Overtime laws cover all areas of pay and employment.

by on March 30, 2009 · 0 Comment POSTED IN: HR Info Center


A South Carolina company paid overtime on its hourly workers’ base pay all right, but it left out one little detail: commissions.

As a result, the company had to pony up $246,000 in back overtime to 568 employees after a DOL investigation.

To avoid a similar problem, remember that in most cases, bonuses and commissions have to be rolled into base pay per FLSA overtime law.

Cite: DOL v. Tire Centers.

Bonuses omitted from overtime are a violation of FLSA overtime law

Here’s a reminder that various bonuses and differentials must be included when calculating overtime.

An Ohio nursing home paid nearly $50,000 in back wages to 272 workers after a FLSA compliance investigation. The wages were owed because when the firm figured the time-and-a-half premium, it didn’t account for attendance bonuses, weekend differential pay, and other incentive bonuses.

Cite: DOL v. The Franciscan at St. Leonard

Separate checks and FLSA overtime law

An Alabama company had an interesting tactic to avoiding FLSA overtime – it simply issued employees two checks when they worked more than 40 hours.

Both checks were at the regular pay rate.

DOL got wind of this and recovered $102,000 in back overtime for the workers. The company also had to pay a $36,500 fine.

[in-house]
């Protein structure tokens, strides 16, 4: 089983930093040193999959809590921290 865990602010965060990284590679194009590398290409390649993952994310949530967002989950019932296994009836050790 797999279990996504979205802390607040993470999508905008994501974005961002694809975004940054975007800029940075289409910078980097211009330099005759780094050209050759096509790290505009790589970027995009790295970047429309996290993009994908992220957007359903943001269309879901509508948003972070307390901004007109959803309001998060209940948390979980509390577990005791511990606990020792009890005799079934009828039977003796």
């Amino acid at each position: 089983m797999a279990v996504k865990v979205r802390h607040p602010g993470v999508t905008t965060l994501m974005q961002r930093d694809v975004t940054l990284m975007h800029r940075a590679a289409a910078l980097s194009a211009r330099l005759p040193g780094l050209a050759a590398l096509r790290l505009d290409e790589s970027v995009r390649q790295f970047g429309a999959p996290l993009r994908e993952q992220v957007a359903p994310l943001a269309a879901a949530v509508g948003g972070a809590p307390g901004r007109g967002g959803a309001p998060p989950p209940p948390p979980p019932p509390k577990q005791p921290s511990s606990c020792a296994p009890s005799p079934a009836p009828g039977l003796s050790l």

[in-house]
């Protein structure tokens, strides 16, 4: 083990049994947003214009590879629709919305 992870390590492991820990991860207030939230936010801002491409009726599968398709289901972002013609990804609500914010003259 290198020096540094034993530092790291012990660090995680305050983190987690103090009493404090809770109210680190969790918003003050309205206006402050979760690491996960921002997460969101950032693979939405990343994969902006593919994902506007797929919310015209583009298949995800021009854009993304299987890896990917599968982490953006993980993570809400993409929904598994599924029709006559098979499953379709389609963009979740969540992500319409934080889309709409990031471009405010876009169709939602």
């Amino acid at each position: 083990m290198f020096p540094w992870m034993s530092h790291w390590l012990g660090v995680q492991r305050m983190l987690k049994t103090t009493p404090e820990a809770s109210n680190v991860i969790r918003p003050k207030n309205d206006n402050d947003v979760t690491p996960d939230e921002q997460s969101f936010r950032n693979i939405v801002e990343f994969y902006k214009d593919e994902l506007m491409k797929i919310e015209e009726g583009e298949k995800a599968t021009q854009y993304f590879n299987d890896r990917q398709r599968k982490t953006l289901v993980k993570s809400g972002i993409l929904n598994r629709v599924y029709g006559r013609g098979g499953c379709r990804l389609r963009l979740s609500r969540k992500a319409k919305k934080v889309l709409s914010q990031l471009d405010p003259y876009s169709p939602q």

Much of the unpaid wages stemmed from long hours of work the employees did in the Gulf Coast rebuilding effort after Hurricane Katrina, DOL said.

Cite: DOL v. Melvin Pierce Painting.

Employer had to pay for the PDA under overtime law

If your employees carry pagers, careful about how often you page them during unpaid breaks. Those breaks could end up costing you. That’s what an Iowa hospital found out as the result of a FLSA compliance violation.

The hospital required non-exempt nurses and techs to be available by pager. When the hospital frequently interrupted their meal breaks by beeping them, the breaks became compensable under overtime law, DOL said.

This meant 83 people were owed $49,000 in back overtime pay.

Cite: DOL v. Skiff Medical Center.

Overtime law covers trainees

Employees in training are entitled to overtime pay just like any other worker, DOL reminds.

A Milwaukee-based medical supply company failed to pay overtime to some of its workers during a three-month training period.

For that and other violations, DOL said, the company paid $97,000 in back overtime.

Cite: DOL v. Direct Supply Inc.

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